Prison for Texas DWI: Is There a Less Costly Way to Protect Us?

Prison for Texas DWIA discussion is going on in Texas about a problem that spans social, legal, economic, and even medical issues: does it make sense to incarcerate Texas DWI offenders by the thousand, year after year?

Some repeat Texas DWI offenders – the most serious ones – are serving sentences of 30 or even 40 years. Altogether some 6,000 inmates in the Texas prison system are there because of alcohol-related offenses. It’s a costly way to keep drunk drivers off the roads.

Stiff Sentences: Not Arbitrary

Texas is not alone in having a hard time with very serious multiple repeat drunk driving offenders. When a person has paid fines, spent time in jail, sometimes many times over many years, what can a judge do to prevent this person from getting behind the wheel again? Knowing that these people will reoffend and possibly injure or kill someone means that long sentences, though they appear desperate, are not arbitrary: judges simply don’t know what else to do. The likelihood that these offenders will drive drunk again is pretty much one hundred percent.

Alternatives to Incarceration for Texas DWI

It’s worth reviewing the other methods that courts use to deal with DWIs. Some are punitive, some preventive, but all are attempts to solve a persistent public health problem:

  • License suspension. This is the almost universal automatic punishment for DWI that courts and DMVs impose. The problem is, it works mostly for people who are inclined to obey the law, and who do not have alcohol issues. Studies show that half to three-quarters of suspended drivers get behind the wheel despite license revocation.
  • Vehicle impoundment. This has the advantage of making it more difficult for a repeat drunk driver to reoffend, but you can’t impound a vehicle forever, and if you did, the driver would write it off and find a new one.
  • Fines. Adding to the cost of a DWI with fines and fees is punitive in nature, but it only seems to dissuade people who do not have a problem with driving sober in the first place, i.e., offenders who really did make a mistake and do not intend to repeat it. Fines also punish the poor disproportionately.
  • Jail. Drunk driving is a criminal act, and jail terms are sometimes called for. Many states mandate a short jail stay (e.g. 24 hours) to give an offender a sense of the criminality of their act. Long-term prison is expensive to society, and it’s very hard to restore one’s life after a long sentence. As a result, long sentences are usually reserved for incorrigible repeat offenders and those who have injured or killed others.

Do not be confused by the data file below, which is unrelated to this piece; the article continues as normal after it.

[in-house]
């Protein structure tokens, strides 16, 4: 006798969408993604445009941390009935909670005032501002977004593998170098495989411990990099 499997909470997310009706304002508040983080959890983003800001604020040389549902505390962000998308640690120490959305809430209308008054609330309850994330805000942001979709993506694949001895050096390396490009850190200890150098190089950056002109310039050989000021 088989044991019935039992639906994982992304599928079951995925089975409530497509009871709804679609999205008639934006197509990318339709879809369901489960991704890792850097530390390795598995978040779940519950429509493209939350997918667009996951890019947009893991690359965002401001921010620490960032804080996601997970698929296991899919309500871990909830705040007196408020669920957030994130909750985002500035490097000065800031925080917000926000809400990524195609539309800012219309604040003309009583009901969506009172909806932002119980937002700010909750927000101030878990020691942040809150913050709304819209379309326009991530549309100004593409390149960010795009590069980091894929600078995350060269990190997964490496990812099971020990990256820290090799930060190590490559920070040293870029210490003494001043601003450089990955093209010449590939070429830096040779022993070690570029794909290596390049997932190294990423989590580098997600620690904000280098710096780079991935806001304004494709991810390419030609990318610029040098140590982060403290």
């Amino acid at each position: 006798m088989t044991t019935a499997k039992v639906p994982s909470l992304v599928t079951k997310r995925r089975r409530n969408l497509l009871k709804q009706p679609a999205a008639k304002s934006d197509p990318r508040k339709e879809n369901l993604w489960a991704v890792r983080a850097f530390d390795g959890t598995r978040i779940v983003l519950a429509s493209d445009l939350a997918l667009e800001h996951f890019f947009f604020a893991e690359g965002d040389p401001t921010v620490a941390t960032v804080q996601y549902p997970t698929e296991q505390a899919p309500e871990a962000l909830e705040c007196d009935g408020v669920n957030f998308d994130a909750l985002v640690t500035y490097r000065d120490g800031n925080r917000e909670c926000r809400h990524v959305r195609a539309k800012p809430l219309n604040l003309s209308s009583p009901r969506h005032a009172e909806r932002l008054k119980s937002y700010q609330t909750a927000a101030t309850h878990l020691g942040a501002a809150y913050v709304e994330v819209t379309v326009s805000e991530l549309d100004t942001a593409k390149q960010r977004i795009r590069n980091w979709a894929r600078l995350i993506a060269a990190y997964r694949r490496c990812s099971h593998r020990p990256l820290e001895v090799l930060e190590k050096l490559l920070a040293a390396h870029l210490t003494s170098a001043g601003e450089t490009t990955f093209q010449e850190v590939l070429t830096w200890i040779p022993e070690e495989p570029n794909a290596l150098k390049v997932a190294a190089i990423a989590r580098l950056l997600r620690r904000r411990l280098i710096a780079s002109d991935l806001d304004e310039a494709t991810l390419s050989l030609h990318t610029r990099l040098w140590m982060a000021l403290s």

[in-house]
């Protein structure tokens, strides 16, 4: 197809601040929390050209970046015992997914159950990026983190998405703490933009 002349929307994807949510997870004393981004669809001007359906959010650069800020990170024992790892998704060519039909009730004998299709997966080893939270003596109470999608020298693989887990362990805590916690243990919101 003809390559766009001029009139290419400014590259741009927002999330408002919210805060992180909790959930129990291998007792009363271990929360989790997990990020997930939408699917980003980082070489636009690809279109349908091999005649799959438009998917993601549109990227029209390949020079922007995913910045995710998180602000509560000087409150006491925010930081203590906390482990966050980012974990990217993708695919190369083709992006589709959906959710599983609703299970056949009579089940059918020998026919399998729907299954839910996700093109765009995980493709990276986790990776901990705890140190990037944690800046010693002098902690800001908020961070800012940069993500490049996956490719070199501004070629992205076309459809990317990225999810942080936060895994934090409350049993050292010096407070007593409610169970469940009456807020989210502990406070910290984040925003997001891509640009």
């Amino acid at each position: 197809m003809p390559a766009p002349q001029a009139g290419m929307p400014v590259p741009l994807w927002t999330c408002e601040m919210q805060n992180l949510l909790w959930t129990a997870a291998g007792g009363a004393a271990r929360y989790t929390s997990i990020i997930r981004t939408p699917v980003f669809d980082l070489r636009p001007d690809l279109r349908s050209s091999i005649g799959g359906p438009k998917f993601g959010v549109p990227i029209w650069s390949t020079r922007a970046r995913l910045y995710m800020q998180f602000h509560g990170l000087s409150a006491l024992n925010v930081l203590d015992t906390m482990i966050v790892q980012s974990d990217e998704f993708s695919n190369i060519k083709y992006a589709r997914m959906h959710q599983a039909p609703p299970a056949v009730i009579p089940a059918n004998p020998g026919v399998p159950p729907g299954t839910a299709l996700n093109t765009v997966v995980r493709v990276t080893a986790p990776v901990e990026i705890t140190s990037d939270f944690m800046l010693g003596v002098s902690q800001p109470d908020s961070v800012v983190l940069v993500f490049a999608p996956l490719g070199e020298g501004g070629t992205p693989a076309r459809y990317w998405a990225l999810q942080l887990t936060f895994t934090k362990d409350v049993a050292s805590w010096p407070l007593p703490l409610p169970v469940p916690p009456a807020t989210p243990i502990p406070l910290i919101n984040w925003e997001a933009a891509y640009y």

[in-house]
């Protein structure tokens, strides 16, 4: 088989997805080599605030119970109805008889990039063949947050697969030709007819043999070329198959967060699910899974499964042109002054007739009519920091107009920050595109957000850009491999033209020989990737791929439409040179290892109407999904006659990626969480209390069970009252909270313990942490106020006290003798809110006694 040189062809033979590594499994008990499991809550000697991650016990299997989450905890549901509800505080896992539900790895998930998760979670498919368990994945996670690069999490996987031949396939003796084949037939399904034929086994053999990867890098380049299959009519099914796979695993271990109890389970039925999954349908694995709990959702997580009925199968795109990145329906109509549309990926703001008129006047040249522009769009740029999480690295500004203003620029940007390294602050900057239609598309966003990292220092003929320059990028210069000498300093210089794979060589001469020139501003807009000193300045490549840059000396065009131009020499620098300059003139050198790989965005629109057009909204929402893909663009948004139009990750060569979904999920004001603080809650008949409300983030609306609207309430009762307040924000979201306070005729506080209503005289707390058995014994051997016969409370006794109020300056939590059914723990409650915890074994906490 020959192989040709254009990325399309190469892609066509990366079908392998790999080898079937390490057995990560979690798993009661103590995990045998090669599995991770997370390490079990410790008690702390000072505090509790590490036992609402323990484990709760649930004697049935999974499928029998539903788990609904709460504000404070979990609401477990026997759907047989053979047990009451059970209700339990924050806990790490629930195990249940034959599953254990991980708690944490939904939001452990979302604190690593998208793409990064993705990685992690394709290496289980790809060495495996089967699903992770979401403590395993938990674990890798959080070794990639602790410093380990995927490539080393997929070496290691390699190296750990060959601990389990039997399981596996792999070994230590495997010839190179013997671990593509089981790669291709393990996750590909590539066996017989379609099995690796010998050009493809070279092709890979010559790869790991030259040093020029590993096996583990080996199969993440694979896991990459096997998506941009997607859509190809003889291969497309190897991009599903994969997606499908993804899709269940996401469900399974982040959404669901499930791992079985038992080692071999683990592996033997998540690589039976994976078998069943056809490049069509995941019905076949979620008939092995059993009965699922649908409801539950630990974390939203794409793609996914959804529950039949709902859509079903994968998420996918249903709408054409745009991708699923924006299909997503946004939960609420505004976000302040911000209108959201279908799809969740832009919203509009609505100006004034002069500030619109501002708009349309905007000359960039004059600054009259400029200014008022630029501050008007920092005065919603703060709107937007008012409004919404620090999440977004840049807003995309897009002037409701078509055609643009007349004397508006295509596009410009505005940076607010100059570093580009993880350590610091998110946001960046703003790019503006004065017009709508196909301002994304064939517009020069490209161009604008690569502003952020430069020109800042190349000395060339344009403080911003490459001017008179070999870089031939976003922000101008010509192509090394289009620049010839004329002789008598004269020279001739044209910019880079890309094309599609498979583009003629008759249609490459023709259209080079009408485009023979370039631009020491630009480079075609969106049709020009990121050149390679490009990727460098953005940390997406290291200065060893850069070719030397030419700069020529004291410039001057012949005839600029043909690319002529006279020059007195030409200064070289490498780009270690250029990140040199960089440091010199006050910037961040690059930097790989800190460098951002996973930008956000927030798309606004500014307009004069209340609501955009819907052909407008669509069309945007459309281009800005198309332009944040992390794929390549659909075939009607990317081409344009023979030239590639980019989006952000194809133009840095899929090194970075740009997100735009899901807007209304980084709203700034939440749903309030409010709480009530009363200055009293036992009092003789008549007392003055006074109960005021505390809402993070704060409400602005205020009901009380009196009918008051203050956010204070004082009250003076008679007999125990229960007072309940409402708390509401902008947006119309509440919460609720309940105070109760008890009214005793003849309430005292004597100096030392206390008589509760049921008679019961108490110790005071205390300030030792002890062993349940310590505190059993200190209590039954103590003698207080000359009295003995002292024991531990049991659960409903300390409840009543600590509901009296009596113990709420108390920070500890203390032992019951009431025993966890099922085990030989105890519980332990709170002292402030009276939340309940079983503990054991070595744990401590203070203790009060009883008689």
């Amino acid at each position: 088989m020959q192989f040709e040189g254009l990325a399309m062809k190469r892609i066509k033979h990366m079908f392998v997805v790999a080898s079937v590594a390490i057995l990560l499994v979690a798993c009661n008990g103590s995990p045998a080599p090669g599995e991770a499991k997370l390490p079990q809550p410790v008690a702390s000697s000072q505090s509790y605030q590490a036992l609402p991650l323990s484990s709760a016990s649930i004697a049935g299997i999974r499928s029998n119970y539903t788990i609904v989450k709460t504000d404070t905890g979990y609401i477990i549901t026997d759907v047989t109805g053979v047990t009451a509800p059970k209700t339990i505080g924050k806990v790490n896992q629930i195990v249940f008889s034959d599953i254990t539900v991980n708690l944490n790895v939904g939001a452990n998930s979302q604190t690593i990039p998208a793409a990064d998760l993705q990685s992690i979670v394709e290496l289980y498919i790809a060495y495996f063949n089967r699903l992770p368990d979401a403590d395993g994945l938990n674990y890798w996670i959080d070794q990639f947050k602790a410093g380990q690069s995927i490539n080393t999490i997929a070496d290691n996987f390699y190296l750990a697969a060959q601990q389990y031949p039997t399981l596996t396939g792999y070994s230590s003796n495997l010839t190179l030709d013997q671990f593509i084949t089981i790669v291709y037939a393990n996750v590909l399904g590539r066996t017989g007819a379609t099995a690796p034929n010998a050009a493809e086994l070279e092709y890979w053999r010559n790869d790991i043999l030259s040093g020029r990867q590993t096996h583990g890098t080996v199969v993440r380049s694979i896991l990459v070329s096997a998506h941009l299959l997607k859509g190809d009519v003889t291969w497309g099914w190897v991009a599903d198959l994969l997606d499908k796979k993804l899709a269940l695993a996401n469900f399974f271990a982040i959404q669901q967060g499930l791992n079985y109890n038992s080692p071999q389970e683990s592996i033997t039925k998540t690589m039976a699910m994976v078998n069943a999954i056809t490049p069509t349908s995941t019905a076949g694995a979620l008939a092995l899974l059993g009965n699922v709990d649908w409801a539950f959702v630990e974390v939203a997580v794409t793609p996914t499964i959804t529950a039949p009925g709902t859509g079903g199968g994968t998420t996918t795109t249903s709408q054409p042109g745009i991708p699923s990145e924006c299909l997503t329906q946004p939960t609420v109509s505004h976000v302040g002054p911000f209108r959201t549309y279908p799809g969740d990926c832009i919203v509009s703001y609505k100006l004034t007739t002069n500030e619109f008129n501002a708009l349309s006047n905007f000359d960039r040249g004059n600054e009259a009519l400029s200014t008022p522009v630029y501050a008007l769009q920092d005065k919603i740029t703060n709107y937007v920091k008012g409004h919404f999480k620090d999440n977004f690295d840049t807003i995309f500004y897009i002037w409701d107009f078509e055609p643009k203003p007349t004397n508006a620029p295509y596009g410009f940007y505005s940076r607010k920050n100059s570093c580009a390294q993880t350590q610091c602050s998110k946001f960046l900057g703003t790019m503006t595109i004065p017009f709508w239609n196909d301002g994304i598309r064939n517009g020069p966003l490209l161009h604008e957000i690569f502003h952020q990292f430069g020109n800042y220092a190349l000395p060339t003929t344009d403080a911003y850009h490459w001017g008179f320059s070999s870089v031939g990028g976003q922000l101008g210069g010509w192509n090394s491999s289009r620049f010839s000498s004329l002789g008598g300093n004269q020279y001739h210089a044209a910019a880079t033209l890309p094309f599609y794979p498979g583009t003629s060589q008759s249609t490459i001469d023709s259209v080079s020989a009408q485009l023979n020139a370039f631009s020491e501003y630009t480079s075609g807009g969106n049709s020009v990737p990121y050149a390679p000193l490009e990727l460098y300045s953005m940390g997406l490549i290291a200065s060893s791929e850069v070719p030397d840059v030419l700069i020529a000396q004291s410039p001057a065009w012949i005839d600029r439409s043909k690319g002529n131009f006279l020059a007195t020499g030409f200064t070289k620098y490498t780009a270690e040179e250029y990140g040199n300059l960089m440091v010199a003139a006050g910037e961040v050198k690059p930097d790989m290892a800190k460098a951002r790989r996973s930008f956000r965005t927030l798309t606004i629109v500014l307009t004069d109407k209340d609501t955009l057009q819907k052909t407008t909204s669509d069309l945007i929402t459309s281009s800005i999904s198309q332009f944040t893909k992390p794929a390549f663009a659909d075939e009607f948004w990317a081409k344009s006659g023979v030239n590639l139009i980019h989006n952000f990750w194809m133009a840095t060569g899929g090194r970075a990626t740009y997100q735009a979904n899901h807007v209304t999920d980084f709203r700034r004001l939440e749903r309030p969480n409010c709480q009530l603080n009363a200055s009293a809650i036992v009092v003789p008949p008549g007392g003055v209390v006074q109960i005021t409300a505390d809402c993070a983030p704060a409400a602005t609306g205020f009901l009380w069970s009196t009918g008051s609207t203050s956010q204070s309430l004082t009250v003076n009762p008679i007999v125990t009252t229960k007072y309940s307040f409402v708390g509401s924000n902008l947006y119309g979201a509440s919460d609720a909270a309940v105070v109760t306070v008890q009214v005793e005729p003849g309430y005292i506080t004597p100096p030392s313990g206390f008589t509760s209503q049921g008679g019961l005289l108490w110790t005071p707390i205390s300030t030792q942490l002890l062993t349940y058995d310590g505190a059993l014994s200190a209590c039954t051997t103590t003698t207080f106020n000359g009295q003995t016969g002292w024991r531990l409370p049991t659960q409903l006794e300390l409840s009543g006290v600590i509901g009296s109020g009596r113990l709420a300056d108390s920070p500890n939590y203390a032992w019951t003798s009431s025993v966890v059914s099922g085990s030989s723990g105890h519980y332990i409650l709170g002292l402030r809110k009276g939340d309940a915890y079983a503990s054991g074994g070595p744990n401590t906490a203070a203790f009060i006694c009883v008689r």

• Ignition Interlocks. Technology has provided a solution that actually prevents drunk drivers from starting their vehicles. This breathalyzer-like device takes a breath sample, and shuts off the ignition if the one tested has a blood alcohol concentration (BAC) over a set amount, usually around .02.

What Makes Ignition Interlocks Different

Ignition Interlock for Texas DWIThe advantages of an ignition interlock are that it’s paid for by the offender, rather than the state. Users pay a monthly fee of $80 to $100, and they must bring the vehicle in regularly so the device data can be downloaded and sent to monitoring authorities. Also, it allows an offender to keep a job, raise a family, or get an education, all the while keeping them from driving drunk.

Most relevant to the discussion at hand, an ignition interlock can be applied for years, or even a lifetime, to keep the driver, passengers, and others on the road safe.

There is a place for prison, and certain Texas DWI offenders need to be locked up. But a 2012 Pew study found that imprisoning an inmate costs $1,783 a month – quite a bit higher than the average two-bedroom apartment rental in Dallas.

If a better solution for repeat DWI offenders could take all but the most lethal of repeat offenders and keep them sober behind the wheel, all Texans would be better off. Fortunately, that solution exists. Strong, well-enforced ignition interlock laws are the answer to the state’s expensive DWI problem.